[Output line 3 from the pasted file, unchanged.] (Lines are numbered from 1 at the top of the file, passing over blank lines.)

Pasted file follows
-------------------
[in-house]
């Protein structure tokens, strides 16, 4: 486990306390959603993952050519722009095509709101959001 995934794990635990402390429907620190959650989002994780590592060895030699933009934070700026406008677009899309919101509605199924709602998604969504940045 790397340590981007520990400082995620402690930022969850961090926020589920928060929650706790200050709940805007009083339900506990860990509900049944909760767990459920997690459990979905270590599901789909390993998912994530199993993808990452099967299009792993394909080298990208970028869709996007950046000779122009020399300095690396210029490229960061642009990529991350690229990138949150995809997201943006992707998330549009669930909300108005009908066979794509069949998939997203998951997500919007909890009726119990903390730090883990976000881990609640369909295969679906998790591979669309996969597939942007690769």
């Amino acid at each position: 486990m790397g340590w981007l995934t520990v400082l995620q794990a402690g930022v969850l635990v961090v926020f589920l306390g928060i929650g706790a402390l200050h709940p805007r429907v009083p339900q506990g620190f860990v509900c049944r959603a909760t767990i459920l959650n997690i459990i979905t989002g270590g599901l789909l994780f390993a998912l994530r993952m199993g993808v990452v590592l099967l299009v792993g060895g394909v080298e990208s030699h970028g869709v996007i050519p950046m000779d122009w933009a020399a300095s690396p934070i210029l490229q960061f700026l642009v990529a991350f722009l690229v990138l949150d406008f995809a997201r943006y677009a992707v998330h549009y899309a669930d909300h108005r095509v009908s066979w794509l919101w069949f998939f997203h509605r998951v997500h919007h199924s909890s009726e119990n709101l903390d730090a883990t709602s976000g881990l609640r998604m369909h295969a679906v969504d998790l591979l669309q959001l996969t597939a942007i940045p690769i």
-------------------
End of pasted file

């Amino acid at each position: 486990m790397g340590w981007l995934t520990v400082l995620q794990a402690g930022v969850l635990v961090v926020f589920l306390g928060i929650g706790a402390l200050h709940p805007r429907v009083p339900q506990g620190f860990v509900c049944r959603a909760t767990i459920l959650n997690i459990i979905t989002g270590g599901l789909l994780f390993a998912l994530r993952m199993g993808v990452v590592l099967l299009v792993g060895g394909v080298e990208s030699h970028g869709v996007i050519p950046m000779d122009w933009a020399a300095s690396p934070i210029l490229q960061f700026l642009v990529a991350f722009l690229v990138l949150d406008f995809a997201r943006y677009a992707v998330h549009y899309a669930d909300h108005r095509v009908s066979w794509l919101w069949f998939f997203h509605r998951v997500h919007h199924s909890s009726e119990n709101l903390d730090a883990t709602s976000g881990l609640r998604m369909h295969a679906v969504d998790l591979l669309q959001l996969t597939a942007i940045p690769i």